New Jersey Regulators Take High Touch Approach to Community Microgrids

Aug. 22, 2017
New Jersey regulators are taking a high touch approach to developing community microgrids with a series of visits to towns that won state funding.

New Jersey regulators are taking a high touch approach to developing community microgrids, conducting a series of publicly announced visits to towns that won state grants for feasibility studies.

“It’s good for me, it’s good for my colleagues, to see the nuts and bolts of these projects, what they are going to look like and which facilities they will incorporate,” said Richard Mroz, president of the Board of Public Utilities (BPU) in an interview with Microgrid Knowledge.

Last week the board visited the town of Neptune, this week it was Woodbridge, two of 13 winners of the grants, which totaled $2,052,480. The board is giving special attention to the projects following an enthusiastic reaction from New Jersey communities to the grant program. The board had originally planned to allot $1 million in grants, but doubled the budget based on the interest in the program and strength of the applications.

Hard hit by Superstorm Sandy, New Jersey expects the community microgrids to improve resilience. But Mroz also sees the microgrids as a window into the future of electric grid modernization. And the projects, fortunately, will offer a wide window because they use a range of technologies – combined heat and power, hydro and other distributed energy resources.

Mroz also sees a plus in the geographic distribution of the projects. Applicants from all four utility service territories proposed community microgrids. “It will give us an opportunity to explore with those companies the regulatory issues that we will need to confront,” he said

The board brought the utilities into the program early, requiring that applicants have their signoff to move forward.

“We communicated to the distribution companies that we would initiate conversations with them concurrently on what there might need to be in terms of any tariff revisions, for example, that might be necessary, or if they see any regulatory obstacles,” he said.

Microgrid Benefits: Eight Ways a Microgrid Will Improve Your Operation…and the World 

More funding possible

After the feasibility studies are complete, the board will decide the level of any further project funding. The BPU has a lot of flexibility because it did not need to go to the state legislature to secure money for the program. The feasibility grants came from a $300 million clean energy fund administered for renewables, combined heat and power and energy efficiency.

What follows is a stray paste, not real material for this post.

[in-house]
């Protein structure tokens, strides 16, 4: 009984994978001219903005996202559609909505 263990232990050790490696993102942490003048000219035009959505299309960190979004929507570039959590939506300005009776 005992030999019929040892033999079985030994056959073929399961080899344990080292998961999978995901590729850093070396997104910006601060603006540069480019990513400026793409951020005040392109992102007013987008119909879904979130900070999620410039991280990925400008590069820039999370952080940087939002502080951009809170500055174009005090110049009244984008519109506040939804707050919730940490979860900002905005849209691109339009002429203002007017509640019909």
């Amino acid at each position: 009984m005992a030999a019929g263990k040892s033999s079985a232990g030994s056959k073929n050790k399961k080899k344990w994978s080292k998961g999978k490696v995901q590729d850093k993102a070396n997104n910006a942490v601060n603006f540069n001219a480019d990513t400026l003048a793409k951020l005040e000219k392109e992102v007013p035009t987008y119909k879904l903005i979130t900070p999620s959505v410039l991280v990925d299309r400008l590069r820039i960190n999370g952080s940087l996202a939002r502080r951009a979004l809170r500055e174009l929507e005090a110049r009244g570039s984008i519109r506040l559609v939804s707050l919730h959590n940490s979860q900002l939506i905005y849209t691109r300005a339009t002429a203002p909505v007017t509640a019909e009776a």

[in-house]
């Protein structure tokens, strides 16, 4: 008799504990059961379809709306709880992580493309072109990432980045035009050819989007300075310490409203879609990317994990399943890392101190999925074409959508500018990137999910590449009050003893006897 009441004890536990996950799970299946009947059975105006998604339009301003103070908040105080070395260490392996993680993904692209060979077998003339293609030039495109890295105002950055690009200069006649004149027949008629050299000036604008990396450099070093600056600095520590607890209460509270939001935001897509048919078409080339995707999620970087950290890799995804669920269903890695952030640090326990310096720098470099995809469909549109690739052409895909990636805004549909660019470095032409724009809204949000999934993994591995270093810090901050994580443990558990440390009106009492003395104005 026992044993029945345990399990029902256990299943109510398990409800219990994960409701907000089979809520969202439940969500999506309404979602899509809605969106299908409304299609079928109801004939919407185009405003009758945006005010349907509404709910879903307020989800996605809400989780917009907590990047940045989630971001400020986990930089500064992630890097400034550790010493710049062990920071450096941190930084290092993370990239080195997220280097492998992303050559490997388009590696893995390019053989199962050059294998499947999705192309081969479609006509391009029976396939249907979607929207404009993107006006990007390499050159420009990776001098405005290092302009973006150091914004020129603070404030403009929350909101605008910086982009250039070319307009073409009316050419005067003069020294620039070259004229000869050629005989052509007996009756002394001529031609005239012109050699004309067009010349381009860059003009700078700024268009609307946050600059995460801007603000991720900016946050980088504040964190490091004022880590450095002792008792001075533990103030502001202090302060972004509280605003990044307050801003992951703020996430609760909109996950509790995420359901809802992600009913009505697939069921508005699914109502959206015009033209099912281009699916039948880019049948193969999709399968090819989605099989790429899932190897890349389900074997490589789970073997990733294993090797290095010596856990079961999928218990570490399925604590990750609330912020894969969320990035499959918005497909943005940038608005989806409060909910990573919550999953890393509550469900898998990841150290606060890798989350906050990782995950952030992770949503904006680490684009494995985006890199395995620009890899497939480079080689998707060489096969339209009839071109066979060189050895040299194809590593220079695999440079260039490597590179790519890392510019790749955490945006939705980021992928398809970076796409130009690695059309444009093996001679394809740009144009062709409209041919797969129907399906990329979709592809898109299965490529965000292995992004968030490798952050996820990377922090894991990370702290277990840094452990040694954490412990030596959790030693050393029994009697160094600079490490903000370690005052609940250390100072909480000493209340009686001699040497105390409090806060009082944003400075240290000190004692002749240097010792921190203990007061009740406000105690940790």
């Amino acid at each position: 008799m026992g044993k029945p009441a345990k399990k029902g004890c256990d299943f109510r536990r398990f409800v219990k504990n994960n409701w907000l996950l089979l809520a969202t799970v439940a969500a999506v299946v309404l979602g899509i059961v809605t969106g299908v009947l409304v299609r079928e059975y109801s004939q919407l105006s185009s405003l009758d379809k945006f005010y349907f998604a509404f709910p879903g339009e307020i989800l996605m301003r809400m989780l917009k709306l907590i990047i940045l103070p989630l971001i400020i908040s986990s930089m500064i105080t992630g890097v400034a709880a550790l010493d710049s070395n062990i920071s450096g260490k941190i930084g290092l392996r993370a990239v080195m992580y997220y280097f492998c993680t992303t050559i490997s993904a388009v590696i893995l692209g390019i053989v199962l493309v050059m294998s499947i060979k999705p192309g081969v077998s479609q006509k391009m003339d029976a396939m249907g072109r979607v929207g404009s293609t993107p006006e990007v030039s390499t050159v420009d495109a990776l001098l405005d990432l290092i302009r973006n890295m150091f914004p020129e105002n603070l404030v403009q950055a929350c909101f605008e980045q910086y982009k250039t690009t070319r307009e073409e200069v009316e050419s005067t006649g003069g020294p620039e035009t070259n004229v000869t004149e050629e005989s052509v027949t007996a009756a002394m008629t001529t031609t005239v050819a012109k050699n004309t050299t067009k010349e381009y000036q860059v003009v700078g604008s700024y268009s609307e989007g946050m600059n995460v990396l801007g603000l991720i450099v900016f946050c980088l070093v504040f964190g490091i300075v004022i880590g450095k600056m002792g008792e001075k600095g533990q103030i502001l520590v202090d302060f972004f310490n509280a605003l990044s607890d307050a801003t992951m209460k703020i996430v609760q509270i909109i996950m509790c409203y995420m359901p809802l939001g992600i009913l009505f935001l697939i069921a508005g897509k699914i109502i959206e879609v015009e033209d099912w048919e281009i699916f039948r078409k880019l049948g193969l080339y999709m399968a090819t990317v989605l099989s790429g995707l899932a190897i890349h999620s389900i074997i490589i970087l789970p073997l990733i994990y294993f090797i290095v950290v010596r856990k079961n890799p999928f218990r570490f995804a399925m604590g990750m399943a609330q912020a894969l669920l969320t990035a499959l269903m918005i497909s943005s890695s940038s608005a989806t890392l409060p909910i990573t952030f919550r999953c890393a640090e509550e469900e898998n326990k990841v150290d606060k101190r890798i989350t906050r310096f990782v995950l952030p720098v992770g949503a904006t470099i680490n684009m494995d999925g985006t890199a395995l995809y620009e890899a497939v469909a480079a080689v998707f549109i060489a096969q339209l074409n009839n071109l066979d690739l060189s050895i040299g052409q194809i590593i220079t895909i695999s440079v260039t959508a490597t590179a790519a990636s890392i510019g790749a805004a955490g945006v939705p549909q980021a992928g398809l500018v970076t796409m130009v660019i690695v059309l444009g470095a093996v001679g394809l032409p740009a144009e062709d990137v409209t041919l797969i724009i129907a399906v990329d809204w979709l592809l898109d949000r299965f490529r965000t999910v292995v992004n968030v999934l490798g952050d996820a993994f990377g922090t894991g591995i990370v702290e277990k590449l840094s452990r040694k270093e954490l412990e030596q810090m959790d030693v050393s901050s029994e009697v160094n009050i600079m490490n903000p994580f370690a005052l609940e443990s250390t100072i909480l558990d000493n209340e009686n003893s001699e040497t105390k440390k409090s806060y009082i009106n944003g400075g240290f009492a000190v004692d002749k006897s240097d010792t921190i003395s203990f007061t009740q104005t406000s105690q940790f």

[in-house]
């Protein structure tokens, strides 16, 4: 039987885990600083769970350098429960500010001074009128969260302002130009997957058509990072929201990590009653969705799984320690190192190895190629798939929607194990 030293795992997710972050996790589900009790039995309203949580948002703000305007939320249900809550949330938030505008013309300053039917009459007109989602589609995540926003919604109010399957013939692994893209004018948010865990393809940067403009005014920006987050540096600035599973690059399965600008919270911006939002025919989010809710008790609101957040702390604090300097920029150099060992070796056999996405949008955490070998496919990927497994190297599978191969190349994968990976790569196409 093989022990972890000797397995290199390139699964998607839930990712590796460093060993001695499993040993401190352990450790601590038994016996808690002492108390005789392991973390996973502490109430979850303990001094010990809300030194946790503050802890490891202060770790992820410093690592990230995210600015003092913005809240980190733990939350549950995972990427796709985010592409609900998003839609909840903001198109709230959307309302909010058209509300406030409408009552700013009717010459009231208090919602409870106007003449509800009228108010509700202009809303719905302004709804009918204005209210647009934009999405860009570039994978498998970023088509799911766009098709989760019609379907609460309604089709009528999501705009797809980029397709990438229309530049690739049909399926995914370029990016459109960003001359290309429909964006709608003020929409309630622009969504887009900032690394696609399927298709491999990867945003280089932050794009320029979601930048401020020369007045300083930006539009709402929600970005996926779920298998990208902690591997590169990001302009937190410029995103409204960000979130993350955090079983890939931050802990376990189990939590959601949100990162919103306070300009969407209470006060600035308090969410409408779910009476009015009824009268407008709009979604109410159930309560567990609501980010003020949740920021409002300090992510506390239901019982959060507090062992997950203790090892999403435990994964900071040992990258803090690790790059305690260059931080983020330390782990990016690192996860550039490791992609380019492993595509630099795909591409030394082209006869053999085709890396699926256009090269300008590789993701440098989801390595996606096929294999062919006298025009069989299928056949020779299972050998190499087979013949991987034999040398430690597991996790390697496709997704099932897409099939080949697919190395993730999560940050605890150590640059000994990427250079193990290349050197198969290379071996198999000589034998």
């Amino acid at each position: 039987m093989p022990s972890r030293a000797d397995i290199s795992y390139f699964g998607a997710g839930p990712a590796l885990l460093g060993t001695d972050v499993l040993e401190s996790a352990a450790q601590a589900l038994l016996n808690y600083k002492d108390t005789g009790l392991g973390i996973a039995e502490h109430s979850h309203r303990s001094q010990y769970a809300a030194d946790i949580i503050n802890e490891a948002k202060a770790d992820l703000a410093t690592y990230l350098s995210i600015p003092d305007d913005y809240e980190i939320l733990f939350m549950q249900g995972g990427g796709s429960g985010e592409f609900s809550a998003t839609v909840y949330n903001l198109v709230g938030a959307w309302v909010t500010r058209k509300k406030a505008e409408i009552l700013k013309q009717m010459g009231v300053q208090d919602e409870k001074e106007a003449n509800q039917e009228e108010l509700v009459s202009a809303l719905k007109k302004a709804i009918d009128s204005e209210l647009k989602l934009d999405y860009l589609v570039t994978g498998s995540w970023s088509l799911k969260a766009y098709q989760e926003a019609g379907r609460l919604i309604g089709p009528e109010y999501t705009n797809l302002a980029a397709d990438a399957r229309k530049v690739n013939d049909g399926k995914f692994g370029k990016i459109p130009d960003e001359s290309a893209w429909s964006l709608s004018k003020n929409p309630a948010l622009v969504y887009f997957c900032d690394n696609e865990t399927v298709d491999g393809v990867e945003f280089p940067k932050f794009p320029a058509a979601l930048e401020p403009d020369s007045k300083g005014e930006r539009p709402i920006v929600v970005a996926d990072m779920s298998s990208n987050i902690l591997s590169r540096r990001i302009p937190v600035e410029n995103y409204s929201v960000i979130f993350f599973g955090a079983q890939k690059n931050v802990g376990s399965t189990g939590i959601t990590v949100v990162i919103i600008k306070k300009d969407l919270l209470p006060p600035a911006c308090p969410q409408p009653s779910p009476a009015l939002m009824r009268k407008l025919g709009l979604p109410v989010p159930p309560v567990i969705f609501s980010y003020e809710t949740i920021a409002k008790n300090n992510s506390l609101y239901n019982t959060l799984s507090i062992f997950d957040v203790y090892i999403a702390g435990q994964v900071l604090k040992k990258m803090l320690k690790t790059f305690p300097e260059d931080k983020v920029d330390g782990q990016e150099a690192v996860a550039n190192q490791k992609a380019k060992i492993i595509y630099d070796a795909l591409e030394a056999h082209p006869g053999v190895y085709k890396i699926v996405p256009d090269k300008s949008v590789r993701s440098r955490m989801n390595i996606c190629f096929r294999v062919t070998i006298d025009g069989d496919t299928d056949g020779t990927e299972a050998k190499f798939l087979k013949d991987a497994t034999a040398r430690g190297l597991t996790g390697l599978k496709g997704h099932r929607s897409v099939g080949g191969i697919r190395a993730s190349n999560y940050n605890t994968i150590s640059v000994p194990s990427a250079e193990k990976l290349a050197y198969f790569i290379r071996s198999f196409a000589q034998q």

“We’ll hope to continue to use that [fund] for these purposes. We just don’t know if in the future there would need to be other, more aggressive efforts. We’ll wait to see what the next round of need for this funding is,” he said.

Mroz said that he’s finding strong understanding of microgrids in the towns they visit. In Monmouth County, for example, Neptune already has a strong sense of the possibilities because the local hospital kept its lights on during Superstorm Sandy using microgrid-like technology.

A 620-bed hospital, the Jersey Shore University Medical Center powered its entire facility during Sandy by islanding its CHP system in advance of the storm.

“It was business as usual throughout,” said Douglas Campbell, senior manager of plant operations and risk management at the hospital.

The power stayed on by way of the hospital’s 5.7 MW on-site CHP system and emergency generators, using a propriety control system (not a full microgrid). The hospital has since added an additional 2 MW to the system.

Hospital officials are eager to explore the idea of participating in a community-wide microgrid. As conceived, the microgrid would include the hospital and 11 other critical facilities. Project partners are the Neptune Township School Board, Neptune Township Housing Authority, Monmouth County and several private sector entities

Community microgrids serve state energy plan

The BPU says that the community microgrid program furthers the State Energy Master Plan, which prioritizes energy resiliency and use of distributed energy and microgrids.

In addition to Neptune and Woodbridge, others that won grants to study community microgrids are: Atlantic City, Camden County, Cape May County MUA, Galloway Township, Highland Park, Hoboken, Hudson County, Middletown Township, Montclair Township,  Paterson and the State of New Jersey/Trenton.

Track news about community microgrids by following Microgrid Knowledge on Twitter @MicrogridNews.

About the Author

Elisa Wood | Editor-in-Chief

Elisa Wood is the editor and founder of She is co-founder and former editor of Microgrid Knowledge.

Propane Is a Sustainable Choice for Growing Microgrid Need

July 2, 2024
Construction professionals rely on propane’s lower emissions and enhanced resiliency


Using AI to Shrink Crypto’s Carbon Footprint

Learn how artificial intelligence and a renewable energy powered microgrid can reduce the carbon footprint of one of the dirtiest industries – cryptocurrency.